Copyright bill debate abandoned as not enough members turn up to Legco
Government is running out of time to get the controversial bill passed
Debate on the contentious copyright amendment bill was cut short by half an hour in the Legislative Council on Friday afternoon – because not enough members showed up.
The premature adjournment came a day after the commerce minister said he was optimistic that there would be enough time for discussion, despite the nearing Lunar New Year holiday and sessions for scrutinising the chief executive’s policy address and the financial secretary’s budget speech.
All but one pan-democrats were absent when the last quorum bell rang on Friday. They were launching, or at least assisting, a filibuster to make the government stall the bill derided by internet users as “Internet Article 23”, in reference to the sensitive national security provision in the Basic Law.
House committee chairman Andrew Leung Kwan-yuen, who chaired the meeting in the absence of the ill president Jasper Tsang Yok-sing, said he regretted the adjournment.
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He said cutting short the meeting after failing to meet quorum was highly inappropriate as it would give a bad public impression.
The Copyright (Amendment) Bill 2014 is supported by copyright owners as they believe it will protect them against infringements, but it is opposed by internet users and pan-democrats, who want broader exemptions for fear it will be used to suppress online freedom.
Pro-establishment lawmakers had tried to ensure the minimum required 35 members were present by imposing a new rule on Friday that each of them could only take about 14 minutes’ rest outside the chamber every hour. Ten pro-establishment members were also absent.
Secretary for Commerce Greg So Kam-leung said it was irresponsible for the pan-democrats to put all the pressure on the pro-establishment camp.
With legislative scrutiny continuing next Wednesday, there are 48 hours more in the coming two weeks for lawmakers to handle the bill before the Lunar New Year holiday.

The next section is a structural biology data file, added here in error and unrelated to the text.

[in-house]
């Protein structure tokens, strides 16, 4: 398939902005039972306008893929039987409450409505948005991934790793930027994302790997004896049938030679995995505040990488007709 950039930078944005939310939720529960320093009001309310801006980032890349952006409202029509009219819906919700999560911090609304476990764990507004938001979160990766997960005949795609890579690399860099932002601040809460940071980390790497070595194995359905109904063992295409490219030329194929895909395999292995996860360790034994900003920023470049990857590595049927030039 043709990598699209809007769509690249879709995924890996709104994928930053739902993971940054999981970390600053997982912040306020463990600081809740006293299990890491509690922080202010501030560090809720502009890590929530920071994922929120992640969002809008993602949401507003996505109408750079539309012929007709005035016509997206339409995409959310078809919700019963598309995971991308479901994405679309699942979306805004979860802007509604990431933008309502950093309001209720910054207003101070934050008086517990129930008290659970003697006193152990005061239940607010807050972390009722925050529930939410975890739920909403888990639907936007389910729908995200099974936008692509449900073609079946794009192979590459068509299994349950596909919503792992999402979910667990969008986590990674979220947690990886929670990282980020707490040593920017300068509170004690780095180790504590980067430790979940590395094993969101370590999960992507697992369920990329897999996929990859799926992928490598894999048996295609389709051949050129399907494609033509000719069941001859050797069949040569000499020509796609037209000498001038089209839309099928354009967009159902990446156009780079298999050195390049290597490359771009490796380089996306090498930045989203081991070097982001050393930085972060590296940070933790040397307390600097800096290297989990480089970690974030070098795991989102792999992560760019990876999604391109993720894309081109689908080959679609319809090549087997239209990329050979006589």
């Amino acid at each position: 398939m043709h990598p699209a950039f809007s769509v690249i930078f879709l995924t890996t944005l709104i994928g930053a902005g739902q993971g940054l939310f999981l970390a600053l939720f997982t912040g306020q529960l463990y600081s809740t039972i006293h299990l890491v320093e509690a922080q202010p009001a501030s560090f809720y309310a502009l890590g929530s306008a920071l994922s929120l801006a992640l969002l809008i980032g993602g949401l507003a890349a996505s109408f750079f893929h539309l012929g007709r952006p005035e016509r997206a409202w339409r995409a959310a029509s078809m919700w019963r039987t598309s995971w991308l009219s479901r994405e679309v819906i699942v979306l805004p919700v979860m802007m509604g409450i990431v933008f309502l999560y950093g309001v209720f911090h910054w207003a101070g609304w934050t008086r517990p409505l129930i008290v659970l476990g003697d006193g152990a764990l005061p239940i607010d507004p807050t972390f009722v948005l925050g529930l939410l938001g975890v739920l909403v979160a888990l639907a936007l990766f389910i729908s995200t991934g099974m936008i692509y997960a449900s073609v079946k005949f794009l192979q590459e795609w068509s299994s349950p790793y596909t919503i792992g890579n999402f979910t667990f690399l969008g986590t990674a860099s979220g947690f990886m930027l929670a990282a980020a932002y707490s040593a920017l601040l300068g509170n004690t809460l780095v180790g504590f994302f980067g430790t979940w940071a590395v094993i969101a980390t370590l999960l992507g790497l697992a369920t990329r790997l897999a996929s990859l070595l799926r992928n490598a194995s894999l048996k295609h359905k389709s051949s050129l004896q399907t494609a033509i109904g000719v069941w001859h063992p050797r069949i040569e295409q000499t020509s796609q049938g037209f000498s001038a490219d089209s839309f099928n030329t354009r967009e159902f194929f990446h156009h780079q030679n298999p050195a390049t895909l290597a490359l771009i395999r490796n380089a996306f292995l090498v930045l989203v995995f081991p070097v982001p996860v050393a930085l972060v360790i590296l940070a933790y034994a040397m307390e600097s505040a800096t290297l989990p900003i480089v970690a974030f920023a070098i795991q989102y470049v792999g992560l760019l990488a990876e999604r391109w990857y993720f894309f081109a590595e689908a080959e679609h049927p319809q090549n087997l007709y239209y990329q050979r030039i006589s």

There was a brief moment of surprise on Thursday after Chief Secretary Carrie Lam Cheng Yuet-ngor reportedly said the administration would not rule out the possibility of withdrawing the bill.
But she later said the government had no plan to do so, an assertion supported by So.
READ MORE: Hong Kong commerce minister says standoff over copyright bill is ‘like a nuclear bomb explosion’
Executive Council convenor Lam Woon-kwong today said it would be “pitiful” to take the bill back at this stage.
Instead of proceeding to the third reading, lawmakers on Friday debated Labour Party lawmaker Cyd Ho Sau-lan’s motion to commit the bill to a select committee, a move seen as both a filibustering attempt and a way to accommodate further discussions.
Ho’s party colleague Fernando Cheung Chiu-hung said: “There is no urgent public interest for the amendment bill to be passed.”
But pro-government lawmaker Paul Tse Wai-chun argued there were no new and significant points to be explored by way of a select committee.
A spokesman for the Hong Kong Copyright Alliance condemned lawmakers’ repeated requests for quorum calls, saying: “The suggestion by a certain legislator of forming a select committee to discuss the bill even further will only lead to its demise.”